Looking Time Data
The infants' looking times during the test trials were averaged across trial and infant for each condition (multi-featural change, M = 28.04, SD = 1.86; shape change, M = 27.81, SD = 1.47, color change, M = 27.64, SD = 2.37; control, M = 26.84, SD = 1.62). The infants in all four conditions looked almost continuously throughout the test trials, suggesting that they found all four events engaging.
The hemoglobin concentration response curves are shown in . Given evidence that HbO2
is a more robust and reliable measure of neural activation than HbR or HbT (Bartocci et al., 2001; Chen et al., 2002
; Hoshi &Tamura, 1993
; Jasdzewski et al., 2003
; Kato et al., 1993
; Sakatani et al., 1999
; Strangman et al., 2002
), we focused on HbO2
in our statistical analyses. For comparison purposes, however, the mean HbO2
, HbR and HbT responses are reported in . Relative changes in HbO2
concentration from 5 to 30 s following initiation of the event (prior to 5 s the hemodynamic response is still being initiated) were compared to the baseline from -1 to 0 s (). As predicted, the infants in all four conditions demonstrated a significant increase in HbO2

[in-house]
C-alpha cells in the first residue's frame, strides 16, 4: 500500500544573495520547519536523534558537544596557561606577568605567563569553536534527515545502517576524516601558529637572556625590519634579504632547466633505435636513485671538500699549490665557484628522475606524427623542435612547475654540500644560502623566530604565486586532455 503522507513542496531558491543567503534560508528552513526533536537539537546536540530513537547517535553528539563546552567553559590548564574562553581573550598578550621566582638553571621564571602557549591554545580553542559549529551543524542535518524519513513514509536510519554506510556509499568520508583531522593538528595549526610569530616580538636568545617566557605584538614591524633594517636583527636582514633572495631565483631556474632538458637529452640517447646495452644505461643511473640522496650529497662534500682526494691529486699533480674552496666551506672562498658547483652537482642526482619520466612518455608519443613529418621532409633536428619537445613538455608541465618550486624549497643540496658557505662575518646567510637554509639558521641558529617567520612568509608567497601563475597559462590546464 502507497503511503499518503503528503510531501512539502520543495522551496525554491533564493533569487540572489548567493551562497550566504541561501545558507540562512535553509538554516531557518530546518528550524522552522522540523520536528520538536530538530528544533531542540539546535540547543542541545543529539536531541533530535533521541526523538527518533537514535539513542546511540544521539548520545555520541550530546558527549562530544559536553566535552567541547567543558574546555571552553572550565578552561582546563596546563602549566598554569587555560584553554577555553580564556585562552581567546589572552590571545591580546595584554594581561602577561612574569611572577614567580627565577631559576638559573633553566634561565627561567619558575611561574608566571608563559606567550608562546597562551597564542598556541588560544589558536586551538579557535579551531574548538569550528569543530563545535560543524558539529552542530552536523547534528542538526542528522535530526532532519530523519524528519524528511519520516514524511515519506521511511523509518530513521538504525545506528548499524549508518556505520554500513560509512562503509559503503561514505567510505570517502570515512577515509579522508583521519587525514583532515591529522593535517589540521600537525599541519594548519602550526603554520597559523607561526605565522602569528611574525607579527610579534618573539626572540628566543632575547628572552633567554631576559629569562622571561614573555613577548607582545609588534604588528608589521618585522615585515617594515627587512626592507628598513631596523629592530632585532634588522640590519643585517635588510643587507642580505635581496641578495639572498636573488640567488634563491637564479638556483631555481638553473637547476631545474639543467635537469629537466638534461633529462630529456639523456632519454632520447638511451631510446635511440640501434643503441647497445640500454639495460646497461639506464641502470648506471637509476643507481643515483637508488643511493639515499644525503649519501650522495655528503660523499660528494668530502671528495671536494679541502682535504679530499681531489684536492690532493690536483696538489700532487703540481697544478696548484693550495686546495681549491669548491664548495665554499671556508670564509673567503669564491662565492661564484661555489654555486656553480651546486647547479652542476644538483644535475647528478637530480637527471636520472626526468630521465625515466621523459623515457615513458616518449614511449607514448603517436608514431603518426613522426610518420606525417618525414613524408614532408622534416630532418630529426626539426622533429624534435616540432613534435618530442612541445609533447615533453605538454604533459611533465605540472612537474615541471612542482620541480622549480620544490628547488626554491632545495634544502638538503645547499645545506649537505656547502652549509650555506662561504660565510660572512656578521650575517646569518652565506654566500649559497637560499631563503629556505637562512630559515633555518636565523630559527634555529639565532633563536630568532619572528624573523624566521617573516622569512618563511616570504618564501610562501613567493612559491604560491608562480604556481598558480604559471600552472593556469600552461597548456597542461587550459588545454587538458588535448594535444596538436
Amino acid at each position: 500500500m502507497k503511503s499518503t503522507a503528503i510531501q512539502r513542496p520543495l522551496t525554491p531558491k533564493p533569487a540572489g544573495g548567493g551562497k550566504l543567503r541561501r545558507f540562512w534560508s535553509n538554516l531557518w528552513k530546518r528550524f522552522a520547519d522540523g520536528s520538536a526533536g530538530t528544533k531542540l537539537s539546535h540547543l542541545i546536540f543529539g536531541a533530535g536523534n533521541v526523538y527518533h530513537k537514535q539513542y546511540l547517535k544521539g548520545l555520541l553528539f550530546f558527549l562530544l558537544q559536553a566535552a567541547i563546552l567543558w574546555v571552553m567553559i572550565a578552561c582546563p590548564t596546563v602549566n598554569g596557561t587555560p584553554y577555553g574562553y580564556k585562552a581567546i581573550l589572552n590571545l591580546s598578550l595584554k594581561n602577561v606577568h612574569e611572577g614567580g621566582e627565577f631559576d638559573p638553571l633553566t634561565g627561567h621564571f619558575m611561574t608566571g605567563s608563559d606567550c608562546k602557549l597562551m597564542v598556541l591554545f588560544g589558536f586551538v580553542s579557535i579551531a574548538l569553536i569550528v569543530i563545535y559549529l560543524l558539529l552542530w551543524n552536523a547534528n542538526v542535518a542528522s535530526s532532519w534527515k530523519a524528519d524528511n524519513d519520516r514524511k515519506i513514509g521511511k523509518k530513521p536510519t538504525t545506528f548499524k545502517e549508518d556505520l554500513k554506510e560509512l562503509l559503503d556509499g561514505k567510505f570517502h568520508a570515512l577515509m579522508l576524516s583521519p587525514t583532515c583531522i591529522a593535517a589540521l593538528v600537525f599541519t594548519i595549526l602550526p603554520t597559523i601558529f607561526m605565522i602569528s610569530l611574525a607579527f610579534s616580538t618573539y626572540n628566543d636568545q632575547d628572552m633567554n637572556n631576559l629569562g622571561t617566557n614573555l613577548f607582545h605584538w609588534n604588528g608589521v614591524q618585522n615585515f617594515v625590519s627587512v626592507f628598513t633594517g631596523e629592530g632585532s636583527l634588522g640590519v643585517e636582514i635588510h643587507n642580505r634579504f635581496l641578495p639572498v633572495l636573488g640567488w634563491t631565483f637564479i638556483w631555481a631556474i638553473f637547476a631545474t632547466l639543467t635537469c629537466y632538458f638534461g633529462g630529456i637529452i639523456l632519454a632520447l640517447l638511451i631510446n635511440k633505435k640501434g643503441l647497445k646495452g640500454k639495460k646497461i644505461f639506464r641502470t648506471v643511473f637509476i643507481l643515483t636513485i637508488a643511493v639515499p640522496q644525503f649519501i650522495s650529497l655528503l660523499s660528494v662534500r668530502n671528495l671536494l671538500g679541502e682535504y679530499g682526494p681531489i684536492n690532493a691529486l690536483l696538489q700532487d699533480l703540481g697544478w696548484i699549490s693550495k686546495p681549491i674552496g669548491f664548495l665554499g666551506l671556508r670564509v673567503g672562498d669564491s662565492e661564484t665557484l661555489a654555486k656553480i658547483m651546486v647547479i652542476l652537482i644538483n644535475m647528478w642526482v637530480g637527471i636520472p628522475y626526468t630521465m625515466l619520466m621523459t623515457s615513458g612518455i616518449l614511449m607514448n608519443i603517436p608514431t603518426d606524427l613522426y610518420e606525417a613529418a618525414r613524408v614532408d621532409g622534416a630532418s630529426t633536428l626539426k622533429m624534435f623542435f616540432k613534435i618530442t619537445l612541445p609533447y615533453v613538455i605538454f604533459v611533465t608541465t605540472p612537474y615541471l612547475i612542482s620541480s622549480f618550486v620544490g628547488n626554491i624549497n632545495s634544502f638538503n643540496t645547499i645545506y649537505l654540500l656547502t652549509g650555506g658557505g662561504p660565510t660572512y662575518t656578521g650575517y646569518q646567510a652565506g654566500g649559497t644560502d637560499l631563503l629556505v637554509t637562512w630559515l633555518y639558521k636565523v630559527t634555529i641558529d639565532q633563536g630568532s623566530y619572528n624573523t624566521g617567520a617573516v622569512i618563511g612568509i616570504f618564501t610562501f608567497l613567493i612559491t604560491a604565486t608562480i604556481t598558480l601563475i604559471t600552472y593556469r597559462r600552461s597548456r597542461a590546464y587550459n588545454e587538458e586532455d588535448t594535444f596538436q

in occipital cortex in response to the occlusion event (see figure caption). A one-way analysis of variance (ANOVA) was conducted with condition as the between-subjects factor. The effect of condition was not significant, F
(1, 31) < 1. Planned comparisons revealed that the mean HbO2
response observed in the control condition did not differ reliably from that observed in the multi-featural, shape, and color change conditions, all F
s(1,31) < 1. Although qualitative inspection of the data suggests that the response magnitude observed in the color change condition was lower than that observed in the other three conditions, this outcome was not predicted nor did it reach significance. Follow-up research will be needed to establish the extent to which this outcome is reliably observed in object processing tasks.
Figure 3 Hemoglobin response curves averaged across subjects and trials (with SE bars) for the occipital and inferior temporal cortices. Each row shows the response curves, in optical density units, for the indicated condition. The event began at time 0 and continued (more ...)
Relative changes in HbO2, HbR and HbT concentration following initiation of the test event, by neural region and condition. Cells contain M (SE) optical density units averaged from 5 to 30 s.
Figure 4 The mean (and SE) oxyhemoglobin (HbO2) response for each condition and brain region, reported in optical density units. Responses were compared to a mean value of 0. The ‘*” indicates those responses that are significantly different from (more ...)